Two Factoring Games

February 18, 2011

Over at, a small community of people interested in factoring large integers talk about their craft, share tips and accomplishments, and sometimes play factoring games. Today’s exercise is about two of those games.

The home prime of a number n is computed by factoring the number into its prime factors, concatenating the digits of the prime factors (which have been sorted into ascending order), and repeating until the result is prime; this prime number is known as the home prime. For instance, 99 factors as 3 · 3 · 11; 3311 factors as 7 · 11 · 43, and 71143 is prime, so HP(99) = 71143, computed in three steps. Sloane has the list of home primes at A037274. Note that the home prime of a prime number is the number itself. Many numbers resolve to their home prime in just a few steps, as above, but others take longer, and it not known if all numbers eventually resolve to a home prime. At mersenneforum, and at the World of Numbers, Alex Gruppa, Paul Leyland, and Nicolas Daminelli have been working on the calculation of HP49 for ten years, and are currently stalled, after 105 steps, by a 210-digit composite.

Another factoring game involves the Euclid-Mullin sequence, which starts with a1 = 2 and continues a_n = \mathrm{lpf} \left( 1 + \prod_{k=1}^{n-1} a_k \right); the first few terms are 2, 3, 7, 43, 13, 53, 5, 6221671, 38709183810571, 139, … (A000945). Currently, only the first 47 terms are known, with calculations stalled by a 256-digit composite; the 43rd term was only found last year after a lengthy effort. It is conjectured but not known that the sequence includes all the prime numbers, as it is closely related to Euclid’s original proof of the infinitude of primes.

Your task is to write two functions to compute the home prime of a given number and to compute the Euclid-Mullin sequence. When you are finished, you are welcome to read or run a suggested solution, or to post your own solution or discuss the exercise in the comments below.


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3 Responses to “Two Factoring Games”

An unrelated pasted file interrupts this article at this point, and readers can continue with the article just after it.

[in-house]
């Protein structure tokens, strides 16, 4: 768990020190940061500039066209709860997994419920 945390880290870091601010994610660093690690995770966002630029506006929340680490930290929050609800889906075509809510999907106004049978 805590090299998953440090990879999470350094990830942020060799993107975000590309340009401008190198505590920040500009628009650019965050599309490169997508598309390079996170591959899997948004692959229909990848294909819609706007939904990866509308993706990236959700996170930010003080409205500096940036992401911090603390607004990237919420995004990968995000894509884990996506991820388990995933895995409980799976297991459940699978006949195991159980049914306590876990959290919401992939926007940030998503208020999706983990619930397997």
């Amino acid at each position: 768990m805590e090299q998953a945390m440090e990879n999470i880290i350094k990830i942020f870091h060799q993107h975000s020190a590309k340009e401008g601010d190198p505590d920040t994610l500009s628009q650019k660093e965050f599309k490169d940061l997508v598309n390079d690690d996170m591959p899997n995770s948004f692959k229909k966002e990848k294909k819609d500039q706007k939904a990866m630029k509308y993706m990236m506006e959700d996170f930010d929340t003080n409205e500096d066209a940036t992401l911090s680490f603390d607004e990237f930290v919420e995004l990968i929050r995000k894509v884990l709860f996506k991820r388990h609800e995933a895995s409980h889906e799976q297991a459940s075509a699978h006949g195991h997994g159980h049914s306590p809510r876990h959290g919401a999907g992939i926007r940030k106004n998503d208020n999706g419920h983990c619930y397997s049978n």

1. […] today’s Programming Praxis exercise, our goal is to implement two algorithms related to prime factors; one […]

  2. My Haskell solution (see for a version with comments):

    import Data.List
    import Data.Numbers.Primes
    homePrime :: Integer -> Integer
    homePrime = head . filter isPrime .
                iterate (read . concatMap show . primeFactors)
    euclidMullin :: [Integer]
    euclidMullin = unfoldr (\p -> let a = head (primeFactors $ p + 1)
                                  in  Just (a, p * a)) 1
  3. Graham said

    My solution isn’t very long, but the machinery behind the scenes is rather
    extensive. In an effort to save memory, I’ve tried to make heavy use of
    iterators—sort of like lazy evaluation of lists in Haskell. Below is what I
    wrote for this exercise; I also used an implementation of the Sieve of
    Eratosthenes for primes and a Miller-Rabin primality test.
    The full code is available here.

    def times(x, n):
        t = 0
        while not n % x:
            t += 1
            n //= x
        return t
    from itertools import chain
    def prime_factors(n):
        pfs = ()
        for p in primes(n):
            if not n % p:
                pfs = chain(pfs, [p for i in xrange(times(p, n))])
        return pfs
    def home_prime(n):
        while not is_prime(n):
            n = int(''.join(str(p) for p in prime_factors(n)))
        return n
    def lpf(n):
        return next(prime_factors(n))
    def euclid_mullin():
        a = 2
        p = 1
        while True:
            yield a
            p *= a
            a = lpf(1 + p)

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